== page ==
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Evangeline: Prolog

Henry Wadsworth Longfellow

Painting of Henry-Wadsworth-Longfellow.

1807-1882

Evangeline, written by the American poet Henry Wadsworth Longfellow, was published in 1847. The poem's focus is on the betrothal of a fictional Acadian girl named Evangeline Bellefontaine to her beloved, Gabriel Lajeunesse, as the British deport them among masses of their fellowmen from Acadia in the Great Upheaval.

The Great Upheaval was the forced removal, by the British, of French inhabitants of parts of a North American region historically known as Acadia, between 1755 and 1764. The area includes the Canadian Maritime provinces of Nova ScotiaNew Brunswick, and Prince Edward Island, and the U.S. state of Maine. The expulsion caused the deaths of thousands of people of French heritage.

Evangeline has been called the first important long poem in American literature. Although it is often studied at the highschool and college levels because of its atypical rhythmic structure and its historical and cultural significance, it's included on our Totally Literate website, which is primarily for young wordsmiths, solely because of its sheer verbal beauty. Youngsters will dramatically enlarge their vocabulary and noticeably increase their ability to express themselves with greater facility.

 Prolog

This is the forest primeval.

The murmuring pines and the hemlocks,

Bearded with moss, and in garments green, indistinct in the twilight,

Stand like druids of eld, with voices sad and prophetic,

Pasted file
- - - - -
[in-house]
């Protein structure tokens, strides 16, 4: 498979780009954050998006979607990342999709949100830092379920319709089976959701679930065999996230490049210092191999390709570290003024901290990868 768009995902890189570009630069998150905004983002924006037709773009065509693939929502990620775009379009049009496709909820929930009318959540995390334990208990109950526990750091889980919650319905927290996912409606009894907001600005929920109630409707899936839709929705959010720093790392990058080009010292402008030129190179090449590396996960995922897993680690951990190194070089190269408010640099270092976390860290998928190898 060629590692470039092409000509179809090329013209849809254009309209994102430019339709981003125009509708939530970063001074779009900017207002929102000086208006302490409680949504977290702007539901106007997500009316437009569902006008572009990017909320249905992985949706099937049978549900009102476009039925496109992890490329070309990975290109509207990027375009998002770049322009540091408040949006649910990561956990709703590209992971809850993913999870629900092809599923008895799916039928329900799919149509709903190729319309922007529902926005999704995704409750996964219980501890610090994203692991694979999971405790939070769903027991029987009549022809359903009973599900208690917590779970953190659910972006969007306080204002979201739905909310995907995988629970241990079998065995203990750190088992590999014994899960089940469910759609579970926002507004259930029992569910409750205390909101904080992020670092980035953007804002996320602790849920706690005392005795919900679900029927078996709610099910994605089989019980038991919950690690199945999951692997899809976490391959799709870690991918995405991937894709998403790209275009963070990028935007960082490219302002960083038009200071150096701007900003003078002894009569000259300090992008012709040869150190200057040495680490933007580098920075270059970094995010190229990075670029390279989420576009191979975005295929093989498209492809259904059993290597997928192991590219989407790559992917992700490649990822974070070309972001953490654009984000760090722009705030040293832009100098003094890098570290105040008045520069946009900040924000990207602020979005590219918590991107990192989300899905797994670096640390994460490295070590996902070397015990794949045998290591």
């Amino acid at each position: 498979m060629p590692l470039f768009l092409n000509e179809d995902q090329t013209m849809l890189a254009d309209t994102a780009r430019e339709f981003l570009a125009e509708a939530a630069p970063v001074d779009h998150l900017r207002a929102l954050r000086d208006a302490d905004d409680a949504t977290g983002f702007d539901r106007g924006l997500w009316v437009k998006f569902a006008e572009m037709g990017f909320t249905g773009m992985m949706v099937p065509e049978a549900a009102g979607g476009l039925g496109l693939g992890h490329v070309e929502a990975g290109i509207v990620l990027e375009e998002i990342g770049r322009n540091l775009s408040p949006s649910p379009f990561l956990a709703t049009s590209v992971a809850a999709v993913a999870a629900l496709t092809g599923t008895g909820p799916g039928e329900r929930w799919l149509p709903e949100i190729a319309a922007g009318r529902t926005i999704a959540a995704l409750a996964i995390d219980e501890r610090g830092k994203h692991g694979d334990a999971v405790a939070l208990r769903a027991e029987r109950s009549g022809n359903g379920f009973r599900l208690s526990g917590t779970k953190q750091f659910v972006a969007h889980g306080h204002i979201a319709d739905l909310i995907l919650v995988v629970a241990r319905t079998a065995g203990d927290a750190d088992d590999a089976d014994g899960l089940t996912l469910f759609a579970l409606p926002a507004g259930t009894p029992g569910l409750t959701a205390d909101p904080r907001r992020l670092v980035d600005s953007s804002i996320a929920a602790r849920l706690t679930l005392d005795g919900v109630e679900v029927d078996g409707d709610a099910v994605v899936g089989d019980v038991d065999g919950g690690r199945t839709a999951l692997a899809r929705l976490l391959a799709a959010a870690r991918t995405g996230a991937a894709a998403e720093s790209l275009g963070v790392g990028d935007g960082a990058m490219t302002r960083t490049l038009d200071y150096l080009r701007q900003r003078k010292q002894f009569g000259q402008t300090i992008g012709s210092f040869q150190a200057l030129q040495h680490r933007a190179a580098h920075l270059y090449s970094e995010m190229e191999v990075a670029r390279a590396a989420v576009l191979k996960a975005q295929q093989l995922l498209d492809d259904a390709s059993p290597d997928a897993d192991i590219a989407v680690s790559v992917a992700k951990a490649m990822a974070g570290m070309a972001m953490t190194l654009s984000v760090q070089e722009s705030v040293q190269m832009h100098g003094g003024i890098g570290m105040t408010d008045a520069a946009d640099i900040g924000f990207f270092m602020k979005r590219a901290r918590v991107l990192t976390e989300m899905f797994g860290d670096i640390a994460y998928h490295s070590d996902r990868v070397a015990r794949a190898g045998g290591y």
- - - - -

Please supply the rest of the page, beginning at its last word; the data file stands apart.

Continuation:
Stand like harpers hoar, with beards that rest on their bosoms.

Loud from its rocky caverns, the deep-voiced neighboring ocean

Speaks, and in accents disconsolate answers the wail of the forest.

This is the forest primeval; but where are the hearts that beneath it

Leaped like the roe when he hears in the woodland the voice of the huntsman?

Where is the thatch-roofed village, the home of Acadian farmers―

Men whose lives glided on like rivers that water the woodlands,

Darkened by shadows of earth, but reflecting an image of heaven?

Waste are those pleasant farms, and the farmers forever departed!

Scattered like dust and leaves when the mighty blasts of October

Seize them, and whirl them aloft, and sprinkle them far o'er the ocean.

Naught but tradition remains of the beautiful village of Grand-Pré.

 

Ye who believe in affection that hopes, and endures, and is patient,

Ye who believe in the beauty and strength of woman's devotion,

List to the mournful tradition still sung by the pines of the forest;

List to a Tale of Love in Acadie, home of the happy.

Evangeline, Longfellow's Epic poem with over 17,000 words, is present in its entirety on our website. The purpose for which is to enrich vocabulary and foster literary appreciation. It is accessible to Diamond, Gold, and Palladium members.

On desktops:

  • The document opens in MS Word.

  • Each word is highlighted as it is read aloud.

  • To increase culture awareness, get informed or be entertained, click on any word of the poem then choose "Search in sidebar for [that word.]" You'll see definitions, images, and videos.  ​​​

Also available on smartphones.​

​      Dutch --

"Speach" ighlighted in Engllish and Dutch shown in Sidebar
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